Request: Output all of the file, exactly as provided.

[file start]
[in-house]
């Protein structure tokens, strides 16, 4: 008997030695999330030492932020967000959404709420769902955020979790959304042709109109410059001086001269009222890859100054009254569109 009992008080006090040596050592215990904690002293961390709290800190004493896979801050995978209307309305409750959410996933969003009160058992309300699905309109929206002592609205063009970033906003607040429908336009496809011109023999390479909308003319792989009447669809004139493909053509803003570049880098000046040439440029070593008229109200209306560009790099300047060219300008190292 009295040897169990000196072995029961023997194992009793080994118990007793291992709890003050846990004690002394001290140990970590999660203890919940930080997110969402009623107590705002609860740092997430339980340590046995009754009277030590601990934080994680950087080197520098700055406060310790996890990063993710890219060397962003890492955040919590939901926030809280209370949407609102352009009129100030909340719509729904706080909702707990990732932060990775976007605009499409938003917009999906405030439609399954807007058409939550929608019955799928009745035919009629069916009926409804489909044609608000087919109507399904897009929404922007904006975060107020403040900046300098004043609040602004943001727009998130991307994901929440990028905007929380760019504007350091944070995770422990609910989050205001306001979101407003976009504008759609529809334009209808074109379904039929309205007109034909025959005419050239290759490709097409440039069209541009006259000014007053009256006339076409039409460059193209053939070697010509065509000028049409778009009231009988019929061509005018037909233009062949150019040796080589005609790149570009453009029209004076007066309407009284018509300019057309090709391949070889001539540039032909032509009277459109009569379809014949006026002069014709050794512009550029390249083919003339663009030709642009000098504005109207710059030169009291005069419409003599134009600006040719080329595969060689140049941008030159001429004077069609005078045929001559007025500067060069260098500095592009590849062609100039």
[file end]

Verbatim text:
[in-house]
């Protein structure tokens, strides 16, 4: 008997030695999330030492932020967000959404709420769902955020979790959304042709109109410059001086001269009222890859100054009254569109 009992008080006090040596050592215990904690002293961390709290800190004493896979801050995978209307309305409750959410996933969003009160058992309300699905309109929206002592609205063009970033906003607040429908336009496809011109023999390479909308003319792989009447669809004139493909053509803003570049880098000046040439440029070593008229109200209306560009790099300047060219300008190292 009295040897169990000196072995029961023997194992009793080994118990007793291992709890003050846990004690002394001290140990970590999660203890919940930080997110969402009623107590705002609860740092997430339980340590046995009754009277030590601990934080994680950087080197520098700055406060310790996890990063993710890219060397962003890492955040919590939901926030809280209370949407609102352009009129100030909340719509729904706080909702707990990732932060990775976007605009499409938003917009999906405030439609399954807007058409939550929608019955799928009745035919009629069916009926409804489909044609608000087919109507399904897009929404922007904006975060107020403040900046300098004043609040602004943001727009998130991307994901929440990028905007929380760019504007350091944070995770422990609910989050205001306001979101407003976009504008759609529809334009209808074109379904039929309205007109034909025959005419050239290759490709097409440039069209541009006259000014007053009256006339076409039409460059193209053939070697010509065509000028049409778009009231009988019929061509005018037909233009062949150019040796080589005609790149570009453009029209004076007066309407009284018509300019057309090709391949070889001539540039032909032509009277459109009569379809014949006026002069014709050794512009550029390249083919003339663009030709642009000098504005109207710059030169009291005069419409003599134009600006040719080329595969060689140049941008030159001429004077069609005078045929001559007025500067060069260098500095592009590849062609100039």